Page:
The Swedish Steel Prize is awarded annually by SSAB, the global leader in high-strength steel and wear plate, to recognize the most innovative and creative products and solutions utilizing high-strength steels. The winner will be announced at a ceremony in Stockholm.
Terex Cranes Germany wanted to create a new boom system that could be retrofitted onto existing crane models. It would eliminate the need to buy an entirely new, larger crane. The Boom Booster is a highly innovative design unlike any other boom system on the market. It was developed without the need for additional reinforcements on the base crane and is easy to assemble. Setup of such a system takes about two days. It is also easy to transport. Think of it like chip tuning a car, which instantly increases the performance,” explains Harald Riedinger, Director Technology & Innovation, Terex Cranes Group. “The Terex Boom Booster is an add-on boom structure that can almost double the efficiency in steep and long boom configurations of our CC 8800-1 crane model. The Boom Booster can be partially or completely disassembled, depending on the specific road transportation regulations, thanks to the pin bolt structure. It fits in standard 40 feet open top containers. This leads to an improved handling and transportation functionality with better utilization of standard means of transport, with the need for fewer trucks, which decreases fuel consumption.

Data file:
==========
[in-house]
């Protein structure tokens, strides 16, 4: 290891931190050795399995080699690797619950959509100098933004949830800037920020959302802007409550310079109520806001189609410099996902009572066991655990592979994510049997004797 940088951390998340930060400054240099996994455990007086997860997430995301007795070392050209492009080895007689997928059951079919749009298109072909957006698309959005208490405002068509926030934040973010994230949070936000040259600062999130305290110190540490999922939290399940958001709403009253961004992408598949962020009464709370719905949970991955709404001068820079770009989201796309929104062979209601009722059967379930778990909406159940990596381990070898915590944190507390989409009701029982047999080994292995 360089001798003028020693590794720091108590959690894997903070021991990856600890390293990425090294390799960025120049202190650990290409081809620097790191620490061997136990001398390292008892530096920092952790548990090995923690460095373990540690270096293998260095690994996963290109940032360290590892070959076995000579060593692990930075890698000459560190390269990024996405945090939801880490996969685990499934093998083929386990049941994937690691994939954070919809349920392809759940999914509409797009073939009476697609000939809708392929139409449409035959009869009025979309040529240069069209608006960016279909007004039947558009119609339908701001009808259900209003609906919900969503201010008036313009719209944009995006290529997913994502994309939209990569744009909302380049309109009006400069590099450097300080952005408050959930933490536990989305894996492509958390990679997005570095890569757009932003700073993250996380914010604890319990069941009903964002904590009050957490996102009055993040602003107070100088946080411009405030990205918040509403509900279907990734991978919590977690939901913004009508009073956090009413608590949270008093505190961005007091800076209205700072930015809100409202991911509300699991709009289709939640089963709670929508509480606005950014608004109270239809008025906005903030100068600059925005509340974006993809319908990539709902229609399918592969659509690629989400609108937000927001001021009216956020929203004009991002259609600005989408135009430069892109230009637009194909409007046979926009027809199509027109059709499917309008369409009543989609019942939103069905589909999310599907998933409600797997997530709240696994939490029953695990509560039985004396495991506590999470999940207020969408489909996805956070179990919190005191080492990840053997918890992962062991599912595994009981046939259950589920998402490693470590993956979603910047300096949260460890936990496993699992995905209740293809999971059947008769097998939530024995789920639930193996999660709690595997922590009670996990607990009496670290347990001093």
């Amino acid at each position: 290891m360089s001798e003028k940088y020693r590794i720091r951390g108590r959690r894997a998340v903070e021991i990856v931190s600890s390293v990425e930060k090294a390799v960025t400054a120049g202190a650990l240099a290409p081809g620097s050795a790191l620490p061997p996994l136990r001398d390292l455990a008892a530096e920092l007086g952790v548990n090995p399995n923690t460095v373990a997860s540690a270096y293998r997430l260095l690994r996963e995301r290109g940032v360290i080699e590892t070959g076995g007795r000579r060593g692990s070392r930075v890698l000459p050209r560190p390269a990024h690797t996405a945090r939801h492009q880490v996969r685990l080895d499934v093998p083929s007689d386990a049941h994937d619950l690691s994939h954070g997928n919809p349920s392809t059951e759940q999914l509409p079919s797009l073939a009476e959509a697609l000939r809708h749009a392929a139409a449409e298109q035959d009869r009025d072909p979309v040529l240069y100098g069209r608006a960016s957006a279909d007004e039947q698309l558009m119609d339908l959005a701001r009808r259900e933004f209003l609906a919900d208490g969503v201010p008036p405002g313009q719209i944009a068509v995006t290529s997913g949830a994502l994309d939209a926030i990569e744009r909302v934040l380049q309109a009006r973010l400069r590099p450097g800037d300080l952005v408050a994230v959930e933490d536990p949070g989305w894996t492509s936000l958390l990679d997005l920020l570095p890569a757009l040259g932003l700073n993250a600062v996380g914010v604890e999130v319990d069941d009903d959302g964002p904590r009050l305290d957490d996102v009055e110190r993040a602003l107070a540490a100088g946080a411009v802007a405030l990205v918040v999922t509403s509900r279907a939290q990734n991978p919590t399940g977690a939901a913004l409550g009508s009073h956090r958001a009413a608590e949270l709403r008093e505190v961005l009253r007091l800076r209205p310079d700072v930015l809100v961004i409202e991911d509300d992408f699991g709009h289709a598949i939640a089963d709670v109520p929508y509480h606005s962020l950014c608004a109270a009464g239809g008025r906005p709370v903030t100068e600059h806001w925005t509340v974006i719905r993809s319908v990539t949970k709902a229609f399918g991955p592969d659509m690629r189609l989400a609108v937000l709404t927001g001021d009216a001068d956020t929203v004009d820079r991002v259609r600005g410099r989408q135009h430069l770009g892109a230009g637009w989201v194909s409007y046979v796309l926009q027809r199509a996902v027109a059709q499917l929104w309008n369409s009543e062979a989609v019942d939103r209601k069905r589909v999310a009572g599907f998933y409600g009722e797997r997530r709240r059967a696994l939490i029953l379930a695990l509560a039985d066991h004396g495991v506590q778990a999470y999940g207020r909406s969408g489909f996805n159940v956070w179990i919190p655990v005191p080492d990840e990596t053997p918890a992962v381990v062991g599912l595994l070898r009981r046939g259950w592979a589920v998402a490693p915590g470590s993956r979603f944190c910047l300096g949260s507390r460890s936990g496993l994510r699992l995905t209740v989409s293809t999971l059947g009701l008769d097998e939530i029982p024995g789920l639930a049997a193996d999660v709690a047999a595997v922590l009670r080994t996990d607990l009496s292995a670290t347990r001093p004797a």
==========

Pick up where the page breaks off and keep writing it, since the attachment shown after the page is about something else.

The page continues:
Swedish Steel Prize jury:Terex has developed an adaptable crane section (Boom booster) that significantly increases the load capacity of their crane model CC 8800-1. Since the alternative would be to replace the entire crane this is a very cost effective solution. High-strength steel is used for the booster truss, with tube members and bolted joints. Ease of assembly is facilitated by transport of components in standard containers, which leads to optimized transportation and both, decreased fuel consumption and emission rates. The increased cross section dimensions of the booster truss improve buckling resistance and bending stiffness. First awarded in 1999, the Swedish Steel Prize exists to inspire and increase knowledge about the use of high-strength steel to develop lighter, safer and more sustainable products.The winner of the Swedish Steel Prize will receive a stipend of SEK 100,000 and a trophy by artist Jörg Jeschke. The award ceremony is part of a three-day event during which approximately 600 international representatives from the global manufacturing and steel industry will participate in seminars and site visits at SSAB.